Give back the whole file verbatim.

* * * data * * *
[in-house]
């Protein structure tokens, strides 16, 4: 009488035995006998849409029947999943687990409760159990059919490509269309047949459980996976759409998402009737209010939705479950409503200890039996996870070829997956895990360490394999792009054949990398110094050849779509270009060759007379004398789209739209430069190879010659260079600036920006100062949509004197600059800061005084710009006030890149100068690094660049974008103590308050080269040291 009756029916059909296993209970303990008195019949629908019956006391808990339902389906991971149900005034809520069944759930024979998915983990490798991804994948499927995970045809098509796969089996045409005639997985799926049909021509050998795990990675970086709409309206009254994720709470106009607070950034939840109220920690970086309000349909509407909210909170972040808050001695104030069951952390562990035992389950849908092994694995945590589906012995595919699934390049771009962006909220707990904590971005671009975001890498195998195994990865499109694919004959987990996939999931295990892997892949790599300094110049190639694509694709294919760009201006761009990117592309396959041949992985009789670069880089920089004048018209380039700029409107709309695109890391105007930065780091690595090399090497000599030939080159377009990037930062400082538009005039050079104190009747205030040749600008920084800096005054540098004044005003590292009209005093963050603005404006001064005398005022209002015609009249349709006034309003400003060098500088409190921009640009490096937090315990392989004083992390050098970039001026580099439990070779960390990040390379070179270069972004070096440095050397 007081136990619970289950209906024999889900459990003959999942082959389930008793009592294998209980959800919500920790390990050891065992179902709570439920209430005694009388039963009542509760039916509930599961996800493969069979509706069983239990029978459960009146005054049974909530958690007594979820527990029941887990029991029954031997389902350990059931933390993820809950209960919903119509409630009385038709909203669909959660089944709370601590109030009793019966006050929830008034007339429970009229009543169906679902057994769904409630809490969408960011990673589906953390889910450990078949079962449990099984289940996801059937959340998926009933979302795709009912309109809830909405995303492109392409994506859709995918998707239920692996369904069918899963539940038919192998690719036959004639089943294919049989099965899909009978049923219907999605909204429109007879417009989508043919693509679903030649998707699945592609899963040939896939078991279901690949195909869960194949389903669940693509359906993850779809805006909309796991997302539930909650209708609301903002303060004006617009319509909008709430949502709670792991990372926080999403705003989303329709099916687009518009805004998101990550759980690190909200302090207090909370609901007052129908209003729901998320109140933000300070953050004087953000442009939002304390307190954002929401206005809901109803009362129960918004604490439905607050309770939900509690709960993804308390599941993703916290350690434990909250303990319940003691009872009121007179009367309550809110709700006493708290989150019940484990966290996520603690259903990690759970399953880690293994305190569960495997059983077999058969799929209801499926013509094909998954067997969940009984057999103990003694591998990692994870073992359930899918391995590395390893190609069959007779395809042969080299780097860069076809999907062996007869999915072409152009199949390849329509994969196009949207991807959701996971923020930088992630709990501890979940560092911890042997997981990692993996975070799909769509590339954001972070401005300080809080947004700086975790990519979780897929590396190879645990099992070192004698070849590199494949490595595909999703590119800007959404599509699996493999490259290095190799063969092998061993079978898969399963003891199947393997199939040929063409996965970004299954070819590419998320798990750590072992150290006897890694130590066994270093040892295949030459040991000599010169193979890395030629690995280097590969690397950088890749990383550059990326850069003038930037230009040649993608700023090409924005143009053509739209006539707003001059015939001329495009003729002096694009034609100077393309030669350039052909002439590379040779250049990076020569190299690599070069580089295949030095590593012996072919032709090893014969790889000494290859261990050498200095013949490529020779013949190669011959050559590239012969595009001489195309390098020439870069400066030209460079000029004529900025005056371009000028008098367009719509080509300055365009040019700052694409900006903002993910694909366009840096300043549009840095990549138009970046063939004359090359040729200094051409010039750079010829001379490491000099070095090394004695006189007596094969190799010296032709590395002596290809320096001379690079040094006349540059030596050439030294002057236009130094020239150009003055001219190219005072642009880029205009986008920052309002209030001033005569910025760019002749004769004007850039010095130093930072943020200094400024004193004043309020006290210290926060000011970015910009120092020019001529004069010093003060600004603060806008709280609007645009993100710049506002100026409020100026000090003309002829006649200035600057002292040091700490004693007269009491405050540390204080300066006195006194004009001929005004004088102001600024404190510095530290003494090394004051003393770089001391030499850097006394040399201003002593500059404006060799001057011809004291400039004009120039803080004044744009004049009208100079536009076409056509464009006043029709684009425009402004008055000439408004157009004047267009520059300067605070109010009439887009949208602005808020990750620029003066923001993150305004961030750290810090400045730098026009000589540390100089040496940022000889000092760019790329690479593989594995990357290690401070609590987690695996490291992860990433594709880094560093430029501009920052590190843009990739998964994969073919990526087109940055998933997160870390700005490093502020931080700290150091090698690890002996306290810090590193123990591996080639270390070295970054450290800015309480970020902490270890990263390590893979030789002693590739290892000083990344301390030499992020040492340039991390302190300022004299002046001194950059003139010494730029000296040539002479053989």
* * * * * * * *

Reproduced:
[in-house]
């Protein structure tokens, strides 16, 4: 009488035995006998849409029947999943687990409760159990059919490509269309047949459980996976759409998402009737209010939705479950409503200890039996996870070829997956895990360490394999792009054949990398110094050849779509270009060759007379004398789209739209430069190879010659260079600036920006100062949509004197600059800061005084710009006030890149100068690094660049974008103590308050080269040291 009756029916059909296993209970303990008195019949629908019956006391808990339902389906991971149900005034809520069944759930024979998915983990490798991804994948499927995970045809098509796969089996045409005639997985799926049909021509050998795990990675970086709409309206009254994720709470106009607070950034939840109220920690970086309000349909509407909210909170972040808050001695104030069951952390562990035992389950849908092994694995945590589906012995595919699934390049771009962006909220707990904590971005671009975001890498195998195994990865499109694919004959987990996939999931295990892997892949790599300094110049190639694509694709294919760009201006761009990117592309396959041949992985009789670069880089920089004048018209380039700029409107709309695109890391105007930065780091690595090399090497000599030939080159377009990037930062400082538009005039050079104190009747205030040749600008920084800096005054540098004044005003590292009209005093963050603005404006001064005398005022209002015609009249349709006034309003400003060098500088409190921009640009490096937090315990392989004083992390050098970039001026580099439990070779960390990040390379070179270069972004070096440095050397 007081136990619970289950209906024999889900459990003959999942082959389930008793009592294998209980959800919500920790390990050891065992179902709570439920209430005694009388039963009542509760039916509930599961996800493969069979509706069983239990029978459960009146005054049974909530958690007594979820527990029941887990029991029954031997389902350990059931933390993820809950209960919903119509409630009385038709909203669909959660089944709370601590109030009793019966006050929830008034007339429970009229009543169906679902057994769904409630809490969408960011990673589906953390889910450990078949079962449990099984289940996801059937959340998926009933979302795709009912309109809830909405995303492109392409994506859709995918998707239920692996369904069918899963539940038919192998690719036959004639089943294919049989099965899909009978049923219907999605909204429109007879417009989508043919693509679903030649998707699945592609899963040939896939078991279901690949195909869960194949389903669940693509359906993850779809805006909309796991997302539930909650209708609301903002303060004006617009319509909008709430949502709670792991990372926080999403705003989303329709099916687009518009805004998101990550759980690190909200302090207090909370609901007052129908209003729901998320109140933000300070953050004087953000442009939002304390307190954002929401206005809901109803009362129960918004604490439905607050309770939900509690709960993804308390599941993703916290350690434990909250303990319940003691009872009121007179009367309550809110709700006493708290989150019940484990966290996520603690259903990690759970399953880690293994305190569960495997059983077999058969799929209801499926013509094909998954067997969940009984057999103990003694591998990692994870073992359930899918391995590395390893190609069959007779395809042969080299780097860069076809999907062996007869999915072409152009199949390849329509994969196009949207991807959701996971923020930088992630709990501890979940560092911890042997997981990692993996975070799909769509590339954001972070401005300080809080947004700086975790990519979780897929590396190879645990099992070192004698070849590199494949490595595909999703590119800007959404599509699996493999490259290095190799063969092998061993079978898969399963003891199947393997199939040929063409996965970004299954070819590419998320798990750590072992150290006897890694130590066994270093040892295949030459040991000599010169193979890395030629690995280097590969690397950088890749990383550059990326850069003038930037230009040649993608700023090409924005143009053509739209006539707003001059015939001329495009003729002096694009034609100077393309030669350039052909002439590379040779250049990076020569190299690599070069580089295949030095590593012996072919032709090893014969790889000494290859261990050498200095013949490529020779013949190669011959050559590239012969595009001489195309390098020439870069400066030209460079000029004529900025005056371009000028008098367009719509080509300055365009040019700052694409900006903002993910694909366009840096300043549009840095990549138009970046063939004359090359040729200094051409010039750079010829001379490491000099070095090394004695006189007596094969190799010296032709590395002596290809320096001379690079040094006349540059030596050439030294002057236009130094020239150009003055001219190219005072642009880029205009986008920052309002209030001033005569910025760019002749004769004007850039010095130093930072943020200094400024004193004043309020006290210290926060000011970015910009120092020019001529004069010093003060600004603060806008709280609007645009993100710049506002100026409020100026000090003309002829006649200035600057002292040091700490004693007269009491405050540390204080300066006195006194004009001929005004004088102001600024404190510095530290003494090394004051003393770089001391030499850097006394040399201003002593500059404006060799001057011809004291400039004009120039803080004044744009004049009208100079536009076409056509464009006043029709684009425009402004008055000439408004157009004047267009520059300067605070109010009439887009949208602005808020990750620029003066923001993150305004961030750290810090400045730098026009000589540390100089040496940022000889000092760019790329690479593989594995990357290690401070609590987690695996490291992860990433594709880094560093430029501009920052590190843009990739998964994969073919990526087109940055998933997160870390700005490093502020931080700290150091090698690890002996306290810090590193123990591996080639270390070295970054450290800015309480970020902490270890990263390590893979030789002693590739290892000083990344301390030499992020040492340039991390302190300022004299002046001194950059003139010494730029000296040539002479053989």